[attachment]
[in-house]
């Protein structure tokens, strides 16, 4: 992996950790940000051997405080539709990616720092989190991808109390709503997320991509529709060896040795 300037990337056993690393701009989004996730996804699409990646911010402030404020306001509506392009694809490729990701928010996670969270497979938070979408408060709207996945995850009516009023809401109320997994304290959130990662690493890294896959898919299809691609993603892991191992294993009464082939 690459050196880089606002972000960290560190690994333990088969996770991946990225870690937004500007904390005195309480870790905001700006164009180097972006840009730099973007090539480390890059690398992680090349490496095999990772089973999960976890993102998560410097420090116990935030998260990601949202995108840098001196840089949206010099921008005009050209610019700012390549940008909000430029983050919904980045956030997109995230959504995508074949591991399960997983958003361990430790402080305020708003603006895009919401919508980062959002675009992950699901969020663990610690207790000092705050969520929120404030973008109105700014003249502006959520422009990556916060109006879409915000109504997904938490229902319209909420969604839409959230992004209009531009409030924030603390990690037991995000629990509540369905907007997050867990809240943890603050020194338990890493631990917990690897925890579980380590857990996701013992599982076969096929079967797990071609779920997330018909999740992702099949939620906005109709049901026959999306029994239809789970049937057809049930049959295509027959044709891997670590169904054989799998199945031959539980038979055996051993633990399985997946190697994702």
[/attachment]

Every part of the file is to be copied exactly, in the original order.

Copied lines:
[in-house]
């Protein structure tokens, strides 16, 4: 992996950790940000051997405080539709990616720092989190991808109390709503997320991509529709060896040795 300037990337056993690393701009989004996730996804699409990646911010402030404020306001509506392009694809490729990701928010996670969270497979938070979408408060709207996945995850009516009023809401109320997994304290959130990662690493890294896959898919299809691609993603892991191992294993009464082939 690459050196880089606002972000960290560190690994333990088969996770991946990225870690937004500007904390005195309480870790905001700006164009180097972006840009730099973007090539480390890059690398992680090349490496095999990772089973999960976890993102998560410097420090116990935030998260990601949202995108840098001196840089949206010099921008005009050209610019700012390549940008909000430029983050919904980045956030997109995230959504995508074949591991399960997983958003361990430790402080305020708003603006895009919401919508980062959002675009992950699901969020663990610690207790000092705050969520929120404030973008109105700014003249502006959520422009990556916060109006879409915000109504997904938490229902319209909420969604839409959230992004209009531009409030924030603390990690037991995000629990509540369905907007997050867990809240943890603050020194338990890493631990917990690897925890579980380590857990996701013992599982076969096929079967797990071609779920997330018909999740992702099949939620906005109709049901026959999306029994239809789970049937057809049930049959295509027959044709891997670590169904054989799998199945031959539980038979055996051993633990399985997946190697994702």